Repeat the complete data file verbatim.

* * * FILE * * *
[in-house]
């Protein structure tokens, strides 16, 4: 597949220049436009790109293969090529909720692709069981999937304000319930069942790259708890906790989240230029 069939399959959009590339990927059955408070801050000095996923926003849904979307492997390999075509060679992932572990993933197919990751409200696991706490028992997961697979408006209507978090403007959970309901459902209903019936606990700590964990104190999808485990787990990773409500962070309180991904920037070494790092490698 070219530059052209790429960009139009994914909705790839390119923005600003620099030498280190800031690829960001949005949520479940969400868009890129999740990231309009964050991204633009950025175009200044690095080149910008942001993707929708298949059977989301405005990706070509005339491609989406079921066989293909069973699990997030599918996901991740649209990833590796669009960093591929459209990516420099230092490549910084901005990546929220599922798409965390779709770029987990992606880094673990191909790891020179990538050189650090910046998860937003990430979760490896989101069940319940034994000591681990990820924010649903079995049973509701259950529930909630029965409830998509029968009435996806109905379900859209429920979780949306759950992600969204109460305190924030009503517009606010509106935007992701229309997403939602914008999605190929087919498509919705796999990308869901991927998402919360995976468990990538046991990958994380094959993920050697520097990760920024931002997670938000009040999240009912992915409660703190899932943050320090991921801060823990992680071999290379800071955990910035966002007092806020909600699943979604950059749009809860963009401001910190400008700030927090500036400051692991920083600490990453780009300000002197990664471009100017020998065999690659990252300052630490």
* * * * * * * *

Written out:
[in-house]
């Protein structure tokens, strides 16, 4: 597949220049436009790109293969090529909720692709069981999937304000319930069942790259708890906790989240230029 069939399959959009590339990927059955408070801050000095996923926003849904979307492997390999075509060679992932572990993933197919990751409200696991706490028992997961697979408006209507978090403007959970309901459902209903019936606990700590964990104190999808485990787990990773409500962070309180991904920037070494790092490698 070219530059052209790429960009139009994914909705790839390119923005600003620099030498280190800031690829960001949005949520479940969400868009890129999740990231309009964050991204633009950025175009200044690095080149910008942001993707929708298949059977989301405005990706070509005339491609989406079921066989293909069973699990997030599918996901991740649209990833590796669009960093591929459209990516420099230092490549910084901005990546929220599922798409965390779709770029987990992606880094673990191909790891020179990538050189650090910046998860937003990430979760490896989101069940319940034994000591681990990820924010649903079995049973509701259950529930909630029965409830998509029968009435996806109905379900859209429920979780949306759950992600969204109460305190924030009503517009606010509106935007992701229309997403939602914008999605190929087919498509919705796999990308869901991927998402919360995976468990990538046991990958994380094959993920050697520097990760920024931002997670938000009040999240009912992915409660703190899932943050320090991921801060823990992680071999290379800071955990910035966002007092806020909600699943979604950059749009809860963009401001910190400008700030927090500036400051692991920083600490990453780009300000002197990664471009100017020998065999690659990252300052630490």